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Wednesday, Jan. 25, 2012

EDITORIAL

At loggerheads over tolls

The Honshu-Shikoku expressway system links Honshu and Shikoku via three routes. But its tolls are higher than other expressways because the expressway system includes many bridge crossings over straits, where construction costs were high. Tolls for its land sections are 1.1 times higher and those for its strait sections 10.3 to 16.4 times higher than other expressways.

The central government has proposed that it and 10 local governments concerned extend their joint provision of annual ¥80 billion for two years from April 2012 so that the tolls can be lowered to the same level in the land sections as other expressways and 4.4 times higher in the strait sections. Currently, the central government is shouldering two-thirds and the 10 prefectural and city governments one-third of the ¥80 billion.

Under the central government's proposal, the tolls for ordinary passenger cars and minicars on holidays will go down by 40 to 50 percent from the current levels if the drivers use the electronic toll collection system.

The proposal has put the central and the local governments at loggerheads. The central government says that since the expressways system was built at the local governments' request, they should provide a reasonable amount of funds. The local governments say that since they have already provided about ¥540 billion so far, they would provide no more funds. Osaka Mayor Toru Hashimoto says that he does not care even if the local governments' refusal to pay more leads to higher expressway tolls.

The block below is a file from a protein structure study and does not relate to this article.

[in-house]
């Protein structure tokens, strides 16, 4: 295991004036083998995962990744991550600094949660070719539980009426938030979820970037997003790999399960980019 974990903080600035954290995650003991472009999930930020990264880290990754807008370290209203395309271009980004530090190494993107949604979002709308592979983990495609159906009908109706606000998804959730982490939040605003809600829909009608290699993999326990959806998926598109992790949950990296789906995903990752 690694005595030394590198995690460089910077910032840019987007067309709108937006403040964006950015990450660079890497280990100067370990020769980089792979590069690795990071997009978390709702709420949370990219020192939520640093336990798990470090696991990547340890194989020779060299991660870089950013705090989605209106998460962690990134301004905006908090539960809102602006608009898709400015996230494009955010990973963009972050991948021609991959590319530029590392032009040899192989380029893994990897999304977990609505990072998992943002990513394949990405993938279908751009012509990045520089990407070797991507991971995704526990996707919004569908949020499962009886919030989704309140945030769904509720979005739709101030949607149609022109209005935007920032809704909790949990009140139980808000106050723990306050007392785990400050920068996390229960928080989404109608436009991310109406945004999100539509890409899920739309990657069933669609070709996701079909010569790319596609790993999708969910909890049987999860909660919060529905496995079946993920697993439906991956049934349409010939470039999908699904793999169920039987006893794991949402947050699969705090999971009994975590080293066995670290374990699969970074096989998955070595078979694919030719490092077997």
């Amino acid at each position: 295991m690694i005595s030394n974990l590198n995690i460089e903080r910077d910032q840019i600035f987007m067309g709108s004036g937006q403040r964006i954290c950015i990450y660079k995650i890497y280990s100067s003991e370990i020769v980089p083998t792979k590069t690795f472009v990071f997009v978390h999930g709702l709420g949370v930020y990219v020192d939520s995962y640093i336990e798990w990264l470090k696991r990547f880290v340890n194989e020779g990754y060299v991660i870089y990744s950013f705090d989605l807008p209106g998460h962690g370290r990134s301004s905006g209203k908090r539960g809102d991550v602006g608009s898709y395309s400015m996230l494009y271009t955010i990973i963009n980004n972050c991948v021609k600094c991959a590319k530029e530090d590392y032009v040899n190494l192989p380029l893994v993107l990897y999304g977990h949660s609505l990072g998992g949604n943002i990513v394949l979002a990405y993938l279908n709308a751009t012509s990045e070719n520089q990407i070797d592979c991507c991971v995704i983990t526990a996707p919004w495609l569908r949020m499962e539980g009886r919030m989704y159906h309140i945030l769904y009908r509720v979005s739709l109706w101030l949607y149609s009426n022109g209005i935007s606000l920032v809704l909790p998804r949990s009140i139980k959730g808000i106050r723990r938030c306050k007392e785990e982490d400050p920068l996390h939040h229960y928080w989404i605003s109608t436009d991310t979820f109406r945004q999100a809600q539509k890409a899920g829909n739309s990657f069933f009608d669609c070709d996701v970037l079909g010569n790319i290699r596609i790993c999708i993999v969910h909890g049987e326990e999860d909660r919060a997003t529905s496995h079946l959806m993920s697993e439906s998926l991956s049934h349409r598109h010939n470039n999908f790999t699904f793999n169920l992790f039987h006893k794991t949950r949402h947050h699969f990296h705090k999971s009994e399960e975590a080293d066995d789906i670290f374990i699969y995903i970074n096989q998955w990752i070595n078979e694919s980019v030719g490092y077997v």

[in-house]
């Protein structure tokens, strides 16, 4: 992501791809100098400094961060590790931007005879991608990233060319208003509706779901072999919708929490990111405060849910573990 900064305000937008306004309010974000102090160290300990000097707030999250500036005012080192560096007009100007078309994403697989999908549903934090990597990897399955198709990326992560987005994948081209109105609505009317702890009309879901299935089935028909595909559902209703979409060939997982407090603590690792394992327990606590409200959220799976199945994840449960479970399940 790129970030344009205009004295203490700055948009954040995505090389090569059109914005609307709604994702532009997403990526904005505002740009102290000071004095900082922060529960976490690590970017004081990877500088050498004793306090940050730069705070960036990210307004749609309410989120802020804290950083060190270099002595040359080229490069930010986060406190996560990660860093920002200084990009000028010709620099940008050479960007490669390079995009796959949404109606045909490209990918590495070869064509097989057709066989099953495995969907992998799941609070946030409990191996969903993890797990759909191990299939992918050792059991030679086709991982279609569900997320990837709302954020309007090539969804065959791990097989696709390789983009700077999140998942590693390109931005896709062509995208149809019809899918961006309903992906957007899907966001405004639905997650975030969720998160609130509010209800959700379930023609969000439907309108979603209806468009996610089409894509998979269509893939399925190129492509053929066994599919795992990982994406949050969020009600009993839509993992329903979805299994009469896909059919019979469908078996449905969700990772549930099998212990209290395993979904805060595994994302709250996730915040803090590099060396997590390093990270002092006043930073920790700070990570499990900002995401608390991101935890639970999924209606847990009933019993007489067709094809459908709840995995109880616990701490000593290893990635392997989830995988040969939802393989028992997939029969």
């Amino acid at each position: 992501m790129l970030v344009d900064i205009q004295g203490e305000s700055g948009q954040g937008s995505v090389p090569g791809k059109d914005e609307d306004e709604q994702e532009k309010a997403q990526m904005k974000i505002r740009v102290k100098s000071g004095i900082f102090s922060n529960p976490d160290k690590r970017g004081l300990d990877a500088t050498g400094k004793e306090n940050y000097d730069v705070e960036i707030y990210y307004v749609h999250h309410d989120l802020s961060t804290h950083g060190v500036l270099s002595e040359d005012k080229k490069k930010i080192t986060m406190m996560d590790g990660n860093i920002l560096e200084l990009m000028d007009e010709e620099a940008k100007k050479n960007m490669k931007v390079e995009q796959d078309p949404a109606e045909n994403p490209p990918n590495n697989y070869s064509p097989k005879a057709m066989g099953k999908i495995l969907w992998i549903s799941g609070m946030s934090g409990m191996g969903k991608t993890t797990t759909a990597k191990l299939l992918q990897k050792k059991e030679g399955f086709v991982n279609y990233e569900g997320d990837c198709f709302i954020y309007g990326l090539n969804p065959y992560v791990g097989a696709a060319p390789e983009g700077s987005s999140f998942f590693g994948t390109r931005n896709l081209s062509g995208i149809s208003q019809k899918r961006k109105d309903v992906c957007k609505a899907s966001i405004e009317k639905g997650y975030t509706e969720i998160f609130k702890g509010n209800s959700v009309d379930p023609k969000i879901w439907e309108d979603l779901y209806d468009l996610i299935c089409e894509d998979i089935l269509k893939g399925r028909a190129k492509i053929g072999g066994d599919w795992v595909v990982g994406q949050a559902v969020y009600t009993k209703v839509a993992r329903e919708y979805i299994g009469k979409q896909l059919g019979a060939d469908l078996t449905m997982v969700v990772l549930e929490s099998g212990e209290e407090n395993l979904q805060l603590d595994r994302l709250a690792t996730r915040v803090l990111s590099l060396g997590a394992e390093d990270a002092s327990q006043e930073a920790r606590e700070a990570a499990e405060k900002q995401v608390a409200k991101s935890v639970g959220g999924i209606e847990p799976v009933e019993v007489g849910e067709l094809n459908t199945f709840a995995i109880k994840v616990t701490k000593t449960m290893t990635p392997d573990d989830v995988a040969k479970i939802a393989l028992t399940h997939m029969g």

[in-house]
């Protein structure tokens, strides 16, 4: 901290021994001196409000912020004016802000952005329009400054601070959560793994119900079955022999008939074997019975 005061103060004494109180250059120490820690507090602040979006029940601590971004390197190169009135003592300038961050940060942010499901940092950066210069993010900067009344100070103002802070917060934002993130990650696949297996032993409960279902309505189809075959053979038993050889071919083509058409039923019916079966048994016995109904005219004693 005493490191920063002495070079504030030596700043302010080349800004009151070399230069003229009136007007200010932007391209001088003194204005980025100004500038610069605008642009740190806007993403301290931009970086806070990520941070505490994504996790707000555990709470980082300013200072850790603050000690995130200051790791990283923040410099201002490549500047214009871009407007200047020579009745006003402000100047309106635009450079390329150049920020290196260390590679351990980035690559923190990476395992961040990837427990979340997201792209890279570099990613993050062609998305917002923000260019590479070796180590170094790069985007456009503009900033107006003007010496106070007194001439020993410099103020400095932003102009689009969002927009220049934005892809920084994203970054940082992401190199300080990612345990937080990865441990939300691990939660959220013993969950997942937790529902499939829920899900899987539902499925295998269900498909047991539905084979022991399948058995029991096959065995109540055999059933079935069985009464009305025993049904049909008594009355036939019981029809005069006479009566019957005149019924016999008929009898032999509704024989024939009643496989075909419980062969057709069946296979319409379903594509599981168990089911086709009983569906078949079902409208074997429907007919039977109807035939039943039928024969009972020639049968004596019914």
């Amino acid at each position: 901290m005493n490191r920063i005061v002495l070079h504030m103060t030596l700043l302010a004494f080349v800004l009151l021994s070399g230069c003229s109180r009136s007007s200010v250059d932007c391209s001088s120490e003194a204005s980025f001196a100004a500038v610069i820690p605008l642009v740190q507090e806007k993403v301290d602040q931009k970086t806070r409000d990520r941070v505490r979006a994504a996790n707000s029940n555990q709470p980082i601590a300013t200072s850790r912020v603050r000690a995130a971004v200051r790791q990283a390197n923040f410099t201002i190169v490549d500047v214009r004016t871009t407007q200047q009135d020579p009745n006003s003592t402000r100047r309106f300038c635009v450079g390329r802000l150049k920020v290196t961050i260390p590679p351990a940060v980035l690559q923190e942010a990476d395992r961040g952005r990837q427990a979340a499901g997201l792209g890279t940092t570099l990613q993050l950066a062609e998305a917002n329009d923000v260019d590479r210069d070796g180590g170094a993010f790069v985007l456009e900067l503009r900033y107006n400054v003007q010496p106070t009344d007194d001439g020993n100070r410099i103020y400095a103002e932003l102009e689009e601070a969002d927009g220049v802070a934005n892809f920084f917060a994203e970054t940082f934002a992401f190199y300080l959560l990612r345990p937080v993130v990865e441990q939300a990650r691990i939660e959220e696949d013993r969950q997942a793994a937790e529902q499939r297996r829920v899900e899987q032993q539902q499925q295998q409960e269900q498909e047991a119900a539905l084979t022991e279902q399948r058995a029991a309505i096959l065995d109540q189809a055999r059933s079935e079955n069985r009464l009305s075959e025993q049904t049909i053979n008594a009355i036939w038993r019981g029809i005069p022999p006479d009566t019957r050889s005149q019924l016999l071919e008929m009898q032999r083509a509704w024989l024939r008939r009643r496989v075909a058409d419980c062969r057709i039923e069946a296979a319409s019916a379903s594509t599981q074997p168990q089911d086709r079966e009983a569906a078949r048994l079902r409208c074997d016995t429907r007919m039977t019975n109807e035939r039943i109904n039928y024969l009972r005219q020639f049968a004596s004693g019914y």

Both sides should compromise. Otherwise, vehicle users will be inconvenienced and the number of expressway users will decline. This would have a negative effect on local economies.

The central government has the responsibility of making the compromise easy. The most important thing is to make transparent the prospects of future financial burdens for the local governments and a future traffic volume in the Honshu-Shikoku expressway system. It can also devise a system under which the financial burdens of the local governments will be lowered if the traffic volume exceeds a certain target. In addition, it can promise to pay back the funds shouldered by the local governments.

The local governments may desire that the central government shoulder the whole costs to lower the tolls. But there is a possibility that local governments in other regions would complain about such an idea.



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